While teal is not part of the lesbian pride flag, I used it for reference regarding a color scheme. I didn’t want a palette using precisely the colors of the flag, but I did want to allude to it.

Boundary play

I think outside the box, live outside the box, don’t fit into any box…so I wanted to illustrate that, at the same time respecting boundaries.

  • Post images stay in container
  • Page images aligned in the center stretch outside it
  • Depending on screen size, images stretch to full-width.

<ul> and <blockquote> are not blatantly styled.

Rather, they look like inline styling (which I frown upon for numerous reasons). I think the biggest reason a lot of bloggers still rely on inline styling is because they don’t know they can achieve the results they want by editing actual CSS, or using Jetpack’s handy CSS Editor.

It’d be role-model-worthy if that’s why I styled <blockquote> in a gradient and <ul> the way I did, but that’s not why I did it — it’s just a bonus, like, Hey, look at what you can do with CSS! SO much better than inline style.

But, alas, I just did it because I wanted to. As I told my ex-girlfriend, I do what I want.~

Easter eggs, references & other sh*t

  • Pages are excluded from search results; if search query returns one post, user is redirected to that post.
  • .first-letter class does cool things because I’m a writer & it’s specifically intended for aforementioned memoir/series, but obviously I’mma be using it for other things 👌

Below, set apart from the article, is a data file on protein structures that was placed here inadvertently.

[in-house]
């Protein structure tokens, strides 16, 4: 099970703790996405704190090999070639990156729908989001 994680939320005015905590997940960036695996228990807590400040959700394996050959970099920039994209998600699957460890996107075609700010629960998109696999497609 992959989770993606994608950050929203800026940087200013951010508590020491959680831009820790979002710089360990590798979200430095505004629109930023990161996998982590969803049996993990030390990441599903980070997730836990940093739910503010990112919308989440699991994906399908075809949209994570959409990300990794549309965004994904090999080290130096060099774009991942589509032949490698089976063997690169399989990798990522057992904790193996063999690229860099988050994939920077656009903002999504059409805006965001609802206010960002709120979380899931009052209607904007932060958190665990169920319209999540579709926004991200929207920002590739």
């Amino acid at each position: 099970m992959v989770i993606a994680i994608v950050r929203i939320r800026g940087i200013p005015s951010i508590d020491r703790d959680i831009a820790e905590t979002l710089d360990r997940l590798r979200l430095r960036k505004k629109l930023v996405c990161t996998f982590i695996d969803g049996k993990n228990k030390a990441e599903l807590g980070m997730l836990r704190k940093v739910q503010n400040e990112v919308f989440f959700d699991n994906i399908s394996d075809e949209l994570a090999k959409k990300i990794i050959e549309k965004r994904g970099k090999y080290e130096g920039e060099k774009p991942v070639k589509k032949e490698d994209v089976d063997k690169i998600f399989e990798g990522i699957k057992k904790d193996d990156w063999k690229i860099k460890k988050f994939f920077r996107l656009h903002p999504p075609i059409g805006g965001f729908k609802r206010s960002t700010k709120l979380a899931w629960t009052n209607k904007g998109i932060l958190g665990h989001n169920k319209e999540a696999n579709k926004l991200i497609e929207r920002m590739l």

Error page

I copied 404.php from Mercury, changed a color and the font, used a background data image for the submit button instead of <svg>, and added a rotating message. My favorite is about reusable menstrual products. My second favorite is poetry, by moi.

Screenshot of error page from 'teal menace' theme

Roses are red,
Violets are blue,
Aren’t you lost?
‘Cause this page is, too.

I feel super clever over this poem, you don’t even know.

Anyway, I was super lazy with the error page and will tweak it later.


There are lots of other minor details, but as a writer, I like leaving things to the audience’s interpretation — so that’s what I’ll do here.

Bugs & feedback

I’m totally interested in constructive feedback and bug reports. I’m sure there are bugs I haven’t caught and oddities that should be fixed, so just drop any you find in the comments & I’ll get on that ASAP.

A dark mode will come soon, but probz not soon enough?? Because I’m moving, really need to get s/c up, and busy doing lots of other things. It’s the first thing I added to my food blog, but my finger joints ache from coding for almost 18 hours straight (don’t ask).

  • Safari ish (info)
  • Default Gravatar URL (8/5)
  • Index page card info backgrounds was a more jaded shade of #fff, but I changed it to rgba(254,254,254) for [hopefully] better readability. (7/30)

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2 Responses

Author’s gravatar

It looks really great! Well done. I haven’t encountered any bugs, but I will let you know if I do.

I wish I could develop theme for my own websites. I mean, I know how – It’s just that I lack the time and desire. (Since I spend all day making WordPress websites in my day job.)

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Author’s gravatar

Jane,

Have I told you, lately, how refreshing it is to read your posts?

I love the theme. Thank you for including the screenshot of what it is supposed to look like, because it does not show in Safari. However, it looks great in Chrome.

In Safari, the teal header and footer are regular boxes…or maybe they are a bit slanted??? But not as much as your intended design.

You’ve done some great work, and I think it really suits who you’ve become as a person. Thank you for sharing your inspiration.